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Mitchell Power Station slated to close

| Wednesday, July 10, 2013, 1:51 a.m.
The West Penn Power Plant, Mitchell Station in the Courtney  section of Union Township.  On Tuesday, July,9,2013.
Jim Ference | The Valley Independent
The West Penn Power Plant, Mitchell Station in the Courtney section of Union Township. On Tuesday, July,9,2013.

As President Barack Obama walked through congressional chambers after presenting his 2011 State of the Union address, U.S. Rep. Tim Murphy shook his hand.

During that speech, President Obama called for investments in “biomedical research, information technology and, especially, clean energy technology.”

During that handshake, the Upper St. Clair Republican thanked the president for supporting clean coal.

The message was in sharp contrast to the circumstances that led to the announcement by FirstEnergy on Tuesday that it was closing two coal-fueled electric power plants, including the Mitchell Power Station at Courtney – located in Murphy's district.

“This doesn't support clean coal – closing them instead of cleaning them up,” Murphy said Tuesday.

The move to deactivate – by Oct. 9 – the coal-fired Hatfield's Ferry Power Station in Masontown and the Mitchell Power Station will cost 380 jobs, including 70 at the local plant.

This is the second time in less than two years that the Akron-based company has decided to close coal-fired plants rather than retrofit them to meet tougher emissions standards.

The company decided last year to shutter nine of its coal-fired power plants, including Armstrong Power Station in Adrian, Armstrong County.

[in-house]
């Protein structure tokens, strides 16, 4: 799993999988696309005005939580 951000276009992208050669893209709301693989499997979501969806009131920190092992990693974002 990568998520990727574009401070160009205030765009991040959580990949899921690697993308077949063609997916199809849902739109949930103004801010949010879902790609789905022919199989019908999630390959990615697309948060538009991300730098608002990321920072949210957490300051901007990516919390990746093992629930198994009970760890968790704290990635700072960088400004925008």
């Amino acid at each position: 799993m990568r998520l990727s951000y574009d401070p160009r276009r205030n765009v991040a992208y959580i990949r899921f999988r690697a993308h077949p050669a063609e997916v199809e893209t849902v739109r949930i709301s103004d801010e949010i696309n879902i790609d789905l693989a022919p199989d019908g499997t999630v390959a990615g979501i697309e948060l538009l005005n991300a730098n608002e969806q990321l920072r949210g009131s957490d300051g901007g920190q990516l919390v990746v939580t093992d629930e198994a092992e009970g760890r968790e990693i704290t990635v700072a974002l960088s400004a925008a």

FirstEnergy said that it would cost $275 million to bring the local plants in line with new federal air quality rules.

FirstEnergy cited the Environmental Protection Agency's Mercury and Air Toxics Standards as the reason behind the closings.

Murphy said he learned of the decision Tuesday morning at about the same time as workers at the plants received the news.

“The news is just devastating,” Murphy said.

“When you look at the families affected; people have mortgages, student loans, grocery bills, and then to pull this out from under them.

“The EPA made good on its promise to not look at the jobs impact of regulations, and that is a serious concern for communities.”

Murphy said the EPA is punishing FirstEnergy, despite the company's roughly $1 billion in plant investments to meet new regulations.

“There is no incentive for coal-fed power plants to clean up,” Murphy said.

The Mitchell and Hatfield's power plants generate a combined 2,080 megawatts, a tenth of the company's total capacity.

The $275 million upgrade estimate would represent nearly 30 percent of what it would cost FirstEnergy to bring all of its plants in line.

One megawatt is enough to power 800 homes.

Murphy said a study by National Economic Research Associates estimated that a median family will pay $400 more annually for electricity because of federal regulations.

During hearings before the Energy and Commerce Committee, of which Murphy is a member, he once pointed out that electric-run cars are powered by power from coal-fed utility plants.

“We all want clean air and water, but you can't do that by poking the eye of scientists and engineers who want to do that,” Murphy said. “The administration's only answer is this: When the issue is c-o-a-l, their answer is no.”